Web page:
- Within Stellvia of the Universe, this is Ayaka's solution to anybody who she views as a threat to her status at the best student. She takes the unwitting rival on "practice", where "accidents" occur.
- Pulled on the Minister of Justice in Gasaraki, courtesy of Kazukiyo Gowa.
- Gunslinger Girl:
- It's strongly implied that Jean Croce had Raballo murdered and disguised it as a traffic accident, when Raballo tried to expose (and presumably shut down) the SWA.
- This is Angelica's backstory. Her parents decided to run her over with their own car, in an attempt to cash on her insurance. They failed in making it look like an accident though, and Angelica ended up in the SWA.
- Jeremy plots (and succeeds) at this in A Cruel God Reigns by Vehicular Sabotage-ing Greg's car. He also ends up killing his mother Sandra in the process which causes him to suffer from some pretty bad My God, What Have I Done?.
- In Mobile Suit Zeta Gundam, Yazan Gable pulls this when he gets Emma Sheen to fire at him, than dodges so that the blast will hit Jamaican, whom he hated.
- In the X-Wing Series, after Isard has an agent shoot Admiral Lon Isoto in the back, she tells the agent to make it look like a suicide. ...Exactly how you do this with a blaster wound in the back is unclear. Maybe the girl just shoved him into grinding machinery and told everyone he'd thrown himself in.
- In Preacher's backstory, Starr is ordered to kill a defector from the Grail who has currently been committed to a mental hospital because nobody believes his stories about ancient conspiracies. He is asked to make the death as non-suspicious as possible, lest people start taking him seriously. Starr then subverts the heck out of this trope, by blowing up the entire institution, killing all the staff and patients. He justifies his action by saying that no matter how inconspicuous and innocent he made the guy's death look, it might still stand out to someone. With so many victims involved, any investigation would have to try to first see if it was an accident or not, and then try to check every reason why someone would want to kill any person at the institution, including the deranged fantasies of dozens of paranoid schizophrenics.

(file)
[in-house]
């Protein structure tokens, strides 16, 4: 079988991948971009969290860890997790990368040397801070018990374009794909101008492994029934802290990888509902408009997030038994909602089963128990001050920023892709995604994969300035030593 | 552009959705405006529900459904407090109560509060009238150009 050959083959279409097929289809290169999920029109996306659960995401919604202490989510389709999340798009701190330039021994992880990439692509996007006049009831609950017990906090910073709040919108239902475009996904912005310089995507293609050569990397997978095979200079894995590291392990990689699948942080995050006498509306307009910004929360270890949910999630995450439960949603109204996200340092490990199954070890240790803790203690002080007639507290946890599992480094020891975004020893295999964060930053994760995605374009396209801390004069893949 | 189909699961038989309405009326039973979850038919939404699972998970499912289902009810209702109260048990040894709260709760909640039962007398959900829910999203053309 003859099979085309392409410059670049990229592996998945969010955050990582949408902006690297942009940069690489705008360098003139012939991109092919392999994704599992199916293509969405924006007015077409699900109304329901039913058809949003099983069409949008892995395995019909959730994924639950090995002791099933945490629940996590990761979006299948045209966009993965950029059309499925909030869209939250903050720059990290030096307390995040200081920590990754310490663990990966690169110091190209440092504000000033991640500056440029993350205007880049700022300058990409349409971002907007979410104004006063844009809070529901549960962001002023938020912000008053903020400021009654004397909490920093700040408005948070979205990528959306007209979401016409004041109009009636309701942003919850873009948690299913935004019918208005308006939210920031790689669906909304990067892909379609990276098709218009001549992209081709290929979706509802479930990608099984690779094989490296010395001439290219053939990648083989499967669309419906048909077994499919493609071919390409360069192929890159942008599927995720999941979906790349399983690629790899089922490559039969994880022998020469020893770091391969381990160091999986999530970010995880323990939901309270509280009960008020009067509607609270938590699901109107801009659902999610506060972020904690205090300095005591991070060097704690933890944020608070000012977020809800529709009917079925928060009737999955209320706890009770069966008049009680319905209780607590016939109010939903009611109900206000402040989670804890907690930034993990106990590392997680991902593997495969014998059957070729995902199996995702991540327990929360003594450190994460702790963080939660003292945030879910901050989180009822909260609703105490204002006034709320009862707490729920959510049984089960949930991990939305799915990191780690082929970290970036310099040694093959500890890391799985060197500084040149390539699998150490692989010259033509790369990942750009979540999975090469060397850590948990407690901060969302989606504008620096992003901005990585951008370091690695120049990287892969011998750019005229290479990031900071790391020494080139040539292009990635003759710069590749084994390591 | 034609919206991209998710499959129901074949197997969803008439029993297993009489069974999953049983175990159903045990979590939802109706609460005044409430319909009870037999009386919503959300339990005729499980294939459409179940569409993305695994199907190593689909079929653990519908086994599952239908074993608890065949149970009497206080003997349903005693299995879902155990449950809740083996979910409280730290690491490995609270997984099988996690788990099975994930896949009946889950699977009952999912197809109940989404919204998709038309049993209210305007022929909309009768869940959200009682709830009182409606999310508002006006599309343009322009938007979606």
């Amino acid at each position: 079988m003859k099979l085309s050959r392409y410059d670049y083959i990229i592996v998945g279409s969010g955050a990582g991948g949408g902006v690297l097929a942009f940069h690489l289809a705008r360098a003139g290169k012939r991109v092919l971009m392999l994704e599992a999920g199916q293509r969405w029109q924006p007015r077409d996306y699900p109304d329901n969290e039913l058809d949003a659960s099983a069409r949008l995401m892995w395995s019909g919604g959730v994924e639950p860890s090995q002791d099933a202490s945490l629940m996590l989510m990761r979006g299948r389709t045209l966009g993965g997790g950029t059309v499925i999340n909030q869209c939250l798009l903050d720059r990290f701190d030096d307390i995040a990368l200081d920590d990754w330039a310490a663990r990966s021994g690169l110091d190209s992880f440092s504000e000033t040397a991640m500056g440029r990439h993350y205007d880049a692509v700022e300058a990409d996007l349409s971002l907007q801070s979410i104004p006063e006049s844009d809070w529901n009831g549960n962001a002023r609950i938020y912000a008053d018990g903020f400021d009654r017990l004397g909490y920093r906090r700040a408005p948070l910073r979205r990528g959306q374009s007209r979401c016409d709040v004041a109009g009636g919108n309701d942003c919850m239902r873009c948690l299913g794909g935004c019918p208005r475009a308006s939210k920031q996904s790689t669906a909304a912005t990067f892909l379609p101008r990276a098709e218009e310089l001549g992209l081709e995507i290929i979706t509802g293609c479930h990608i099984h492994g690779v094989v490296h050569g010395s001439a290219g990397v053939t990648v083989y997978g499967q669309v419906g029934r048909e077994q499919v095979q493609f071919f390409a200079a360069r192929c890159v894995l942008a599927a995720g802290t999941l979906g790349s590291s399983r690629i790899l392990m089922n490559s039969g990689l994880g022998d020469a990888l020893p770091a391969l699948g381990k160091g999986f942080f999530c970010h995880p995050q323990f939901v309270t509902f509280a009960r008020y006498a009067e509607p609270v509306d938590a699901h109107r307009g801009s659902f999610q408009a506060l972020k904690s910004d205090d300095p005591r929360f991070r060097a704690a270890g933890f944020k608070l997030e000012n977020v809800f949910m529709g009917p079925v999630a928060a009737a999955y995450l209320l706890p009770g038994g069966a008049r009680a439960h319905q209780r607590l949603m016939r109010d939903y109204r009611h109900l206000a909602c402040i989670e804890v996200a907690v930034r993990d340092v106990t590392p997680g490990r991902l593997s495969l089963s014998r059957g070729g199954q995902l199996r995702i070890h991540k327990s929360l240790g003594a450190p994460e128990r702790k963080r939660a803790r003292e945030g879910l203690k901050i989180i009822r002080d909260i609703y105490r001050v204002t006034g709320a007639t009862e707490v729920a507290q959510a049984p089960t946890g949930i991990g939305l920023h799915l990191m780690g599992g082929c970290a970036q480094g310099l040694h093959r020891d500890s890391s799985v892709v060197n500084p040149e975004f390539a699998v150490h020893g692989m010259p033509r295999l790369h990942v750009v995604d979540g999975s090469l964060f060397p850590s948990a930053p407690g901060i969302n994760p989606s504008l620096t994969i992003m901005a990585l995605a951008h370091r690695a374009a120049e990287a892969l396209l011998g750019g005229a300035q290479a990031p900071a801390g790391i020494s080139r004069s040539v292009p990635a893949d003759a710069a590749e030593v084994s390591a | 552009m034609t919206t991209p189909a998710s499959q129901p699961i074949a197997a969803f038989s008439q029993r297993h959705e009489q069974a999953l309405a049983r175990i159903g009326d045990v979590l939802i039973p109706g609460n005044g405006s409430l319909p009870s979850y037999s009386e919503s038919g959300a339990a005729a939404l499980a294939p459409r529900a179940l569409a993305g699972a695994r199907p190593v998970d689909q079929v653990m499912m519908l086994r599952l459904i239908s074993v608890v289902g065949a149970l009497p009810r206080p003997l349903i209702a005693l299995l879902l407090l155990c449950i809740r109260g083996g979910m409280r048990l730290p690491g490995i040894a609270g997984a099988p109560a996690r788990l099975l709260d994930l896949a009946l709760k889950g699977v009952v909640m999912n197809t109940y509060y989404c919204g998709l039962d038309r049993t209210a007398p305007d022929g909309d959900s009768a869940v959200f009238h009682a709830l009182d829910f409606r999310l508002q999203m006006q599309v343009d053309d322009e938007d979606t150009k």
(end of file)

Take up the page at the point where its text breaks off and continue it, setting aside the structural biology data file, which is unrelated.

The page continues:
- In All Fall Down, AIQ Squared's plot involves this, Siphon, and a Power Nullifier on the moon.
- Nemesis the Warlock: Before his trial, Torquemada's followers assassinate the alien members of the jury in fatal tube "accidents".
- In Afterlife with Archie Cheryl's jealous brother Jason killed her puppy as a child but made it look like she accidentally choked on her leash.
- Garfield hires a dog to get rid of Nermal and use the trope. However, the dog finds Nermal too cute to be harmed.
- The Far Side has a dog hiring a "hit elephant" to get rid of a cat and "make it look like an accident".
- In Dirty Sympathy Klavier and Apollo always faced this threat early in the story. Kristoph would "hypothesize" what would happen if Apollo goes missing and Klavier knows that with Daryan's connections he can make it look like an accident. It nearly comes true when Klavier is nearly strangled to death by a "set malfunction."
- In Mega Man Reawakened, Wily planned an explosion to kill Dr. Light, but ended up killing Robert's father instead.
- In Worldwar: War of Equals this is implied to be the fate of Hugo Chavez.
- The side stories for A Brief History of Equestria showed that this was Princess Platinum's preferred way of dealing with those she felt endangered her plans for Equestria's future. Ultimately, she even did this to herself.
- In Olivia Goes West, a crossover between The Great Mouse Detective and An American Tail, Professor Ratigan and Cat R. Waul employ this tactic in order to get rid of the snooping little kids Fievel Mousekewitz and Olivia Flaversham before they can ruin their carefully forged imago used to enthrall Green River's mouse community. They find out that Fievel has a secret raft in the eponymous river area where he's not supposed to go. When the children go to one of their rafting escapees, they are ambushed by the bad guys, trapped in the raft without oars and sent to float down the dangerous part of the river, cultivating them to fall down a waterfall (from which they survive though). Ratigan and Waul then feed Green River's people a sob story that the children lost their oars while rafting and couldn't be saved in time. To make it believable, both of the villains tarnish themselves with the muddy river and claim that they tried to find any trace of the children downriver. Finally, they present Fievel's hat and Olivia's bow they forcibly took, claiming them to be all they could find. The entire scheme is successful until Fievel and Olivia return weeks later and expose the villains' lies.